Berlin Express (1948) with Merle Oberon

Share This!Email this to someoneShare on Google+Pin on PinterestShare on TumblrTweet about this on TwitterShare on Facebook

Berlin Express with Robert Ryan, Paul Lukas, Merle Oberon

Trapped on a Train of Terror!

Director Jacques Tourneur’s Berlin Express sat in my queue for quite a while before I decided to give it a watch. Perhaps there was something behind that premonition. Avid readers (and thanks for that!) will know that we are not die hard admirers of Robert Ryan, who stars in this film.  The strong points of the film are the setting and dramatic location footage.  Sadly you’ll note I didn’t mention cast or storyline as among the strong points.

The story flows behind Robert Ryan, here playing an American Agricultural expert on duty in the newly conquered Reich. He plays the American in this international potpourri, with all the leading players in the Second World War represented.

Once the players are settled in on the train, high-ranking German activist Dr. Bernhardt, with his keen ideas on unifying Germany in the postwar world, is smuggled onto the train. However, the smuggling job is done none too well, as Dr. Bernhardt is almost immediately assassinated by a cell of folks still loyal to the now deceased Hitler.  One plus for at least realistically depicting that all Germans hadn’t lost their maniacally misplaced adoration of old Adolf post capitulation.

Of course the fine travelers on the train are all suspected as complicit in the murder plot.  Even at this early point in the cold war, we can already see a few tears in the alliance’s fabric as the tension builds on screen between the once Allies. However, they unite perhaps- at least it is implied as such- for the last time to clear their collective names and symbolically their nations in the plot. They learn rather quickly that another passenger with them, played by Paul Lukas, is the real Dr. Bernhardt and is travelling incognito with his secretary, played by an almost unrecognizable Merle Oberon.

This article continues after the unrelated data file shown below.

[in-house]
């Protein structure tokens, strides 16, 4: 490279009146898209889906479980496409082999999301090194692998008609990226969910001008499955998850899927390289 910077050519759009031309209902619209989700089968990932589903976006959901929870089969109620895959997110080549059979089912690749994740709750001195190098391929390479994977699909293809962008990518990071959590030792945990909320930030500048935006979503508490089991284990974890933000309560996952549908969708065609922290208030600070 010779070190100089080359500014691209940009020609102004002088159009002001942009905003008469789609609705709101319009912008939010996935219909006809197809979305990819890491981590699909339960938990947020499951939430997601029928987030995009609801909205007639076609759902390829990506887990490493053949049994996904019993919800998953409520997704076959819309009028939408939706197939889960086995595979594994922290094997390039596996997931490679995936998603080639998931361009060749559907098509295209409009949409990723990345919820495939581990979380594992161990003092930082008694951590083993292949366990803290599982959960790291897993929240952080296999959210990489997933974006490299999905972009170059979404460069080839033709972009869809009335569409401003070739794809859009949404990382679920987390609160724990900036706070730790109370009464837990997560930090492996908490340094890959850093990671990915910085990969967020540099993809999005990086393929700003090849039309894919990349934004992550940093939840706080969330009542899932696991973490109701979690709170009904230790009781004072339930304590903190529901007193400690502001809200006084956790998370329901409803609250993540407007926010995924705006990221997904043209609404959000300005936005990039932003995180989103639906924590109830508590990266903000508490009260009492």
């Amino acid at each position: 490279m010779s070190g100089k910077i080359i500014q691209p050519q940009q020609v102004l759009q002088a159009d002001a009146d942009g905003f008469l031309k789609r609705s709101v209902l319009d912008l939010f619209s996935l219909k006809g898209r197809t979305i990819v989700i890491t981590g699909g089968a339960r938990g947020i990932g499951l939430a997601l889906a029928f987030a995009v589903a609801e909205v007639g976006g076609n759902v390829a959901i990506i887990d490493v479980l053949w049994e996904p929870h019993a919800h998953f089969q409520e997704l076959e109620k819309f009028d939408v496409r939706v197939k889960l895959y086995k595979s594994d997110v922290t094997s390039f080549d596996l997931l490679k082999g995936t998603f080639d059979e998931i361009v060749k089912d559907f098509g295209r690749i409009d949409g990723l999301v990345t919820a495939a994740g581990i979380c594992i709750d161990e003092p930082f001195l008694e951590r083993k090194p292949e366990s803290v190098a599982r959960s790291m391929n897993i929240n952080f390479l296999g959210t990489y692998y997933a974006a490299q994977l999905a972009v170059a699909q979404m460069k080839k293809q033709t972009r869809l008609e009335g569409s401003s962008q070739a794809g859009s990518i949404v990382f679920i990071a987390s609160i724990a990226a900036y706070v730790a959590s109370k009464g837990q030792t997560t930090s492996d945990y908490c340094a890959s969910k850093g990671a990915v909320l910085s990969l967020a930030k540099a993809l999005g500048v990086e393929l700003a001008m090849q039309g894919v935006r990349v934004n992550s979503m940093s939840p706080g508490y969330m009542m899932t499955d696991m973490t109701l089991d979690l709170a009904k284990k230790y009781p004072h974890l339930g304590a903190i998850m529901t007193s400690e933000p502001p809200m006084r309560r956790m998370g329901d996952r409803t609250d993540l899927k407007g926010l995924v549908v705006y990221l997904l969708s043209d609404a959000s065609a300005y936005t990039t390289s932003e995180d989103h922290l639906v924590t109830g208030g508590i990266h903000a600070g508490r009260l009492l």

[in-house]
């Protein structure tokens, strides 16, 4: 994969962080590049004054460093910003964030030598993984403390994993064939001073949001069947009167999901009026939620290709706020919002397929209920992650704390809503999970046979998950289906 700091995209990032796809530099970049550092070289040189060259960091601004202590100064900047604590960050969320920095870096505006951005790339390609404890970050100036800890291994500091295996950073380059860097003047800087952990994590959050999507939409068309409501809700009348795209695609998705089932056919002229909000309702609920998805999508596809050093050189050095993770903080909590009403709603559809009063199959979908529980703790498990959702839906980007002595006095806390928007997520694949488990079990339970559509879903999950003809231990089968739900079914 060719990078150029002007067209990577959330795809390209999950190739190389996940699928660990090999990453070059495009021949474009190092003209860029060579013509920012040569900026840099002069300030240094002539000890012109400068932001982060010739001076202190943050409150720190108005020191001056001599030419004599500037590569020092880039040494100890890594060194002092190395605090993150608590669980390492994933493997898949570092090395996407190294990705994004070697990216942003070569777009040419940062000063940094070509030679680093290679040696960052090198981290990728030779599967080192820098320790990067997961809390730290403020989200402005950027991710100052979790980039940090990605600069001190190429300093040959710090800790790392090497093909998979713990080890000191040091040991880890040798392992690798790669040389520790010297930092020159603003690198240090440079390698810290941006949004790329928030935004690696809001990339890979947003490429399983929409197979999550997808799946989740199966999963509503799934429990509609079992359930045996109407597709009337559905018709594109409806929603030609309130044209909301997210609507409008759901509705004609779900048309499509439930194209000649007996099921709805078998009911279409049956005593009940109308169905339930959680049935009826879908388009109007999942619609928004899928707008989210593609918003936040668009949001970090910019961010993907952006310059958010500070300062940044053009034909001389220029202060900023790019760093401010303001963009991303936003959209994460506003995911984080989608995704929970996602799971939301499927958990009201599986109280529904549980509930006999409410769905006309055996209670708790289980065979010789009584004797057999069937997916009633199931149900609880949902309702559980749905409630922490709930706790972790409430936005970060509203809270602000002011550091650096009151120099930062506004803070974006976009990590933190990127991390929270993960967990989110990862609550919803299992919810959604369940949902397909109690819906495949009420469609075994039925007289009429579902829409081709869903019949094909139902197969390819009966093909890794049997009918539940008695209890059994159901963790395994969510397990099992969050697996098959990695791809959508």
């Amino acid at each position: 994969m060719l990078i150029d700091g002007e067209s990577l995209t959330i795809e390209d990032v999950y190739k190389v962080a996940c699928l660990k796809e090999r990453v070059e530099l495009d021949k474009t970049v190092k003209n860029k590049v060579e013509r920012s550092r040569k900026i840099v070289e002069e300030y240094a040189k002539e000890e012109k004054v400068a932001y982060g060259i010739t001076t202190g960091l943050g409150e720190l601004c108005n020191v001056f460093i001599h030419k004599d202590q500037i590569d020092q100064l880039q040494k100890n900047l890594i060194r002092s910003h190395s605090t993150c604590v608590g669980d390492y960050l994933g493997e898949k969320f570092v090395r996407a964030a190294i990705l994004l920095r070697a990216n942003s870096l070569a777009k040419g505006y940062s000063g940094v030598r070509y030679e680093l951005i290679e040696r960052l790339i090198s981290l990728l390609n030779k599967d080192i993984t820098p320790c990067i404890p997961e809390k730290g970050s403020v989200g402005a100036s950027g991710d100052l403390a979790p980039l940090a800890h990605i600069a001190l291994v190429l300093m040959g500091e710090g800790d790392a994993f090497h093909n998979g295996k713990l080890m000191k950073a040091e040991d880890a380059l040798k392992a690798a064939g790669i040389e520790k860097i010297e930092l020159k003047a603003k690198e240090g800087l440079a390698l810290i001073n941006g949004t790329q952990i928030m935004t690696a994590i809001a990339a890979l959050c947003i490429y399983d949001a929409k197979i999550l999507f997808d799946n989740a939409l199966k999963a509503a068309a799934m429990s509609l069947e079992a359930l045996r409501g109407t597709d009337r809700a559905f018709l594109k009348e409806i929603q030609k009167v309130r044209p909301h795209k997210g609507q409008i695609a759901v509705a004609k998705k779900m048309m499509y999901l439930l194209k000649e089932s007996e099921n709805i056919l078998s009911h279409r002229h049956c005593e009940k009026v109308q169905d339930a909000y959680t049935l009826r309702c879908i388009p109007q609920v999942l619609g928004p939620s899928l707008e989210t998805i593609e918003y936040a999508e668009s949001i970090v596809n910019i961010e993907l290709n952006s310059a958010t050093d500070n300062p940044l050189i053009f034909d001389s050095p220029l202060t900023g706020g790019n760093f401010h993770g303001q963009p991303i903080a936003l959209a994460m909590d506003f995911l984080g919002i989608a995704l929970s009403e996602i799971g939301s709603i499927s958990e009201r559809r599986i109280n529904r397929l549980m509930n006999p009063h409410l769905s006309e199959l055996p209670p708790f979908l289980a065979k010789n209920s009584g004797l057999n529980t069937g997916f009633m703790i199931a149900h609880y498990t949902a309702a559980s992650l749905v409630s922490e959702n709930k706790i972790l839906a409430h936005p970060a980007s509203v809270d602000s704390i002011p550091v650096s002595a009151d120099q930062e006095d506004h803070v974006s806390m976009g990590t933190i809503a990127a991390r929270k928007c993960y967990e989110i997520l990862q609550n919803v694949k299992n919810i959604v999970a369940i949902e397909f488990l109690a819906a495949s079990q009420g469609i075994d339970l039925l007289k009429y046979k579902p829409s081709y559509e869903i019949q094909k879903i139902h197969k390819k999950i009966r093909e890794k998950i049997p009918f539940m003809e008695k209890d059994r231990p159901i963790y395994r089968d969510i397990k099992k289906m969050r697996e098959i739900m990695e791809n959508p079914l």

After the exposure of Lukas’ true identity the film spends the rest of its running time going sideways. There are a few fights along the way, including an out of place (but truly Tourneurian) vaudeville clown act. However, even amid the dark shadows and nicely shot scenes, each scene seems almost more irrelevant than the last. By the end of the picture you realize you haven’t a clue why most of the second half of the picture happens.  A visual spectacle it is though.

The characters are all of the flat and undeveloped variety, and one cares neither where they have been nor where they are going. The cast themselves are almost merely bit players in what at times becomes a historical travelogue.

Better than the plot is the location filming, which is full of bombed out cities (notably Frankfurt and Berlin) and the desolation of the final months of the war. If you don’t realize what you are seeing there is a helpful- but slightly intrusive- narrator to philosophize a bit on things as well. Although never identified, the message (if not the voice) is one of rebirth and the pitfalls of man’s inhumanity to man and surely sounds like something Lukas’ Dr. Bernhardt would say.

Only at times is the narrator cloying and intrusive, but in any regard his presence is purely a distraction. We get the message that we all need to work together pretty quickly.

There are quite a few quite obvious projection shots, which reinforces the impression that the storyline is almost a backdrop for the impressive visuals. Berlin Express isn’t a great film, but is merely good. This isn’t one you’ll watch for the acting or the story, but rather for the one of the rare examples of stories set in the bombed remains of Germany.  And filmed in front of the same to boot.

On rare instances Berlin Express airs on TCM, but thankfully recently was released as part of the Warner Archive, being the holder of the rights to the RKO pictures.

No review copy provided.